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A requirement that Texans wear face masks when casting ballots during the pandemic lasted less than a day after a federal appeals court halted an order that would have compelled voters to don the coverings.
Voting in Texas
When was the last day to register to vote?
The deadline to register to vote in the 2020 general election was Oct. 5. Check if you’re registered to vote here. If not, you’ll need to fill out and submit an application, which you can request here or download here.
When can I vote early?
Early voting for the 2020 general election runs from Oct. 13 to Oct. 30. Voters can cast ballots at any polling location in the county where they are registered to vote during early voting. Election Day is Nov. 3.
How will voting be different because of the pandemic?
In general, polling locations will have guidelines in place for social distancing and regular cleaning. Several counties will offer ballot marking devices so voters avoid contact with election equipment. Poll workers will likely be wearing face masks and other protective equipment, but masks will not be required for voters.
How do I know if I qualify to vote by mail?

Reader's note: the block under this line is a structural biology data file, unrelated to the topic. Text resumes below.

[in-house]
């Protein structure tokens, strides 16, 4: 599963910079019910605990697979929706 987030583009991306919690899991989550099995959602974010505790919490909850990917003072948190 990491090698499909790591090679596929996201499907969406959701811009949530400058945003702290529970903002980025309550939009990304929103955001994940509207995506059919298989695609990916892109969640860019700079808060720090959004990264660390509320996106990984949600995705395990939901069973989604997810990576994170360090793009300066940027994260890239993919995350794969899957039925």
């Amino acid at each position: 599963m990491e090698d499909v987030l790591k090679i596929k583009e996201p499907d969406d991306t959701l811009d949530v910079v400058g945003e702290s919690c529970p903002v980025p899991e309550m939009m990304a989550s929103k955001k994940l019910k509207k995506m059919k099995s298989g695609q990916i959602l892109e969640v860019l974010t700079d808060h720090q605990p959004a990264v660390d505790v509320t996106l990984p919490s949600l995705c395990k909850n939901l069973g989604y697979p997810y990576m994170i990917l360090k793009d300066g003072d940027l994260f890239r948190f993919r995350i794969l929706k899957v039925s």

Texas is one of just a few states that hasn’t opened up mail-in voting to any voter concerned about getting COVID-19 at a polling place. You can find eligibility requirements and review other questions about voting by mail here.
Are polling locations the same on Election Day as they are during early voting?
Not always. You’ll want to check for open polling locations with your local elections office before you head out to vote. Additionally, you can confirm with your county elections office whether Election Day voting is restricted to locations in your designated precinct or if you can cast a ballot at any polling place.
Can I still vote if I have COVID-19?
Yes. If you have been diagnosed with COVID-19 or are exhibiting symptoms, consider requesting an emergency mail-in ballot or using curbside voting. Contact your county elections office for more details about both options.
See our voter guide